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Thread: Not warm enough

  1. #1
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    I made a quilt for my son and he said he wishes it was a little warmer. I think I used a poly batting. I was wondering if there is a warmer batt or should I double up? FayZ

  2. #2
    Super Member butterflies5518's Avatar
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    I am unable to answer your question - we live in Texas, but as a newbie will be watching responses for those in the know. Thanks for asking,

  3. #3
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    Quote Originally Posted by FayZ
    I made a quilt for my son and he said he wishes it was a little warmer. I think I used a poly batting. I was wondering if there is a warmer batt or should I double up? FayZ
    There is a batting out there called Thermore made by Hobbs. It is just about the same as the old Thinsulate batting that used to be sold. Very warm and lightweight. Just can't use fabric softener when its washed. I use it very frequently. It really comes in handy here in Buffalo in the winter!

    Also...I use it with anti-pill fleece for the backing. When I make quilts like this, people tell me its the only covering they need at night when its cold.

  4. #4
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    We use warm and natural here in IN. It is very warm and light weight. IMO.

  5. #5
    Super Member QultingaddictUK's Avatar
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    Quote Originally Posted by S D G
    We use warm and natural here in IN. It is very warm and light weight. IMO.
    I love using W n N when I can afford it, I made a lovely warm quilt with it and also backed it with a lovely flannel, it turned out so cosy.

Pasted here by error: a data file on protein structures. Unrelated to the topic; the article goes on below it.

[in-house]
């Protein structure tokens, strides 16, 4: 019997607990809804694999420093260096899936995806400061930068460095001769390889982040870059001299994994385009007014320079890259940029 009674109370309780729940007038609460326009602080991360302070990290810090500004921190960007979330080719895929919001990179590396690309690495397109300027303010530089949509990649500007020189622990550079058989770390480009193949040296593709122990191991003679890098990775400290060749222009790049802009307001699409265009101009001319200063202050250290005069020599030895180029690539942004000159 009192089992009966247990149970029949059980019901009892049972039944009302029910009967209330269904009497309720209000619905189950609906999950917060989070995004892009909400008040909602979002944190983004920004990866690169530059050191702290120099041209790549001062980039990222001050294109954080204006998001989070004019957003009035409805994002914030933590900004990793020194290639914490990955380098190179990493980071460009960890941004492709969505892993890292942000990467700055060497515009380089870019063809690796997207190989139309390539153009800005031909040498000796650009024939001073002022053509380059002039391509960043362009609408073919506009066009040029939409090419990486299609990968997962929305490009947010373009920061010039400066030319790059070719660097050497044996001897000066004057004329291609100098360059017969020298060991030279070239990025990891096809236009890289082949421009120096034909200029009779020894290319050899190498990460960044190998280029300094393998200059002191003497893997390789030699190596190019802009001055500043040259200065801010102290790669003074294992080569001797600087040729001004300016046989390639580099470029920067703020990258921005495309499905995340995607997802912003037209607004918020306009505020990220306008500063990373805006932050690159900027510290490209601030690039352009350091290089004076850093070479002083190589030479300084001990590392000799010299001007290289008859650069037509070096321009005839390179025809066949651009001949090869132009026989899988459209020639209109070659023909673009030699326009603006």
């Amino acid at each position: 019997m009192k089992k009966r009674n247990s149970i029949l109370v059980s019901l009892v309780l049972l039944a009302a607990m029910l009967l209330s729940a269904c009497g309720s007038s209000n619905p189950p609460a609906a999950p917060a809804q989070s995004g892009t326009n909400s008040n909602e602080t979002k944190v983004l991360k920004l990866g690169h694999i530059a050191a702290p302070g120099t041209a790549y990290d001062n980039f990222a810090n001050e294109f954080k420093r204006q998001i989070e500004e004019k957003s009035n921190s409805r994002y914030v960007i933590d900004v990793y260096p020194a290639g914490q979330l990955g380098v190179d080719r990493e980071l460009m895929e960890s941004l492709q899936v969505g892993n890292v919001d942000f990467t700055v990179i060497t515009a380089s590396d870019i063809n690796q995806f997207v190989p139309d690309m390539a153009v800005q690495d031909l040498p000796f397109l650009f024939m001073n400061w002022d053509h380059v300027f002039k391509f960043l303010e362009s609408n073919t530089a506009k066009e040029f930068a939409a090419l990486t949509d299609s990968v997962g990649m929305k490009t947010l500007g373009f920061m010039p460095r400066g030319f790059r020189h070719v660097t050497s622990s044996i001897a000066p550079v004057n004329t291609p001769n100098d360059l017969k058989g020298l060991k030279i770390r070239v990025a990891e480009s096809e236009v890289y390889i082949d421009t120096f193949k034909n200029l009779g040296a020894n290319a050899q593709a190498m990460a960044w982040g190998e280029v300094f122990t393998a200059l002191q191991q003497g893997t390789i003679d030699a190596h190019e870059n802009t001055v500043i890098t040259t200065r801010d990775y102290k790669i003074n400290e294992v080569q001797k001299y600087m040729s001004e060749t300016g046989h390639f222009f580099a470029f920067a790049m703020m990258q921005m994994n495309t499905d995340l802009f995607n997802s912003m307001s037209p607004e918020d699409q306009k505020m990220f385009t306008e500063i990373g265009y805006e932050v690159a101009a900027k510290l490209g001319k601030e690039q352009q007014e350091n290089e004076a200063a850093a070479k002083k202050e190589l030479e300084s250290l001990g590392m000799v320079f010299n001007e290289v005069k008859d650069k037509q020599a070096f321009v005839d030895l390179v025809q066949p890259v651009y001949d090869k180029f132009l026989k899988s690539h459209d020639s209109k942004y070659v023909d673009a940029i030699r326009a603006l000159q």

6. #6
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    I would say unless you are MQ'ing, do not double up your batting. I use W&N 100% cotton batting and I've had nothing but positive comments about how warm the quilt it is. I made the mistake of doubling this and hand quilting on my first quilt. Doable but painful. And probably not necessary based on later experience.

  7. #7
    Power Poster Sadiemae's Avatar
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    Warm and Natural is warmer than Poly, or you can use wool is you want it warmer. If you wamt to double the batting, I would use a cotton batting like warm and natural along with a wool batting.

  8. #8
    Super Member jmabby's Avatar
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    Quote Originally Posted by meemersmom
    Quote Originally Posted by FayZ
    I made a quilt for my son and he said he wishes it was a little warmer. I think I used a poly batting. I was wondering if there is a warmer batt or should I double up? FayZ
    There is a batting out there called Thermore made by Hobbs. It is just about the same as the old Thinsulate batting that used to be sold. Very warm and lightweight. Just can't use fabric softener when its washed. I use it very frequently. It really comes in handy here in Buffalo in the winter!

    Also...I use it with anti-pill fleece for the backing. When I make quilts like this, people tell me its the only covering they need at night when its cold.
    Can you tell me why you can't use fabric softner, love the smell of April Fresh.

  9. #9
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    Quote Originally Posted by jmabby
    Quote Originally Posted by meemersmom
    Quote Originally Posted by FayZ
    I made a quilt for my son and he said he wishes it was a little warmer. I think I used a poly batting. I was wondering if there is a warmer batt or should I double up? FayZ
    There is a batting out there called Thermore made by Hobbs. It is just about the same as the old Thinsulate batting that used to be sold. Very warm and lightweight. Just can't use fabric softener when its washed. I use it very frequently. It really comes in handy here in Buffalo in the winter!

    Also...I use it with anti-pill fleece for the backing. When I make quilts like this, people tell me its the only covering they need at night when its cold.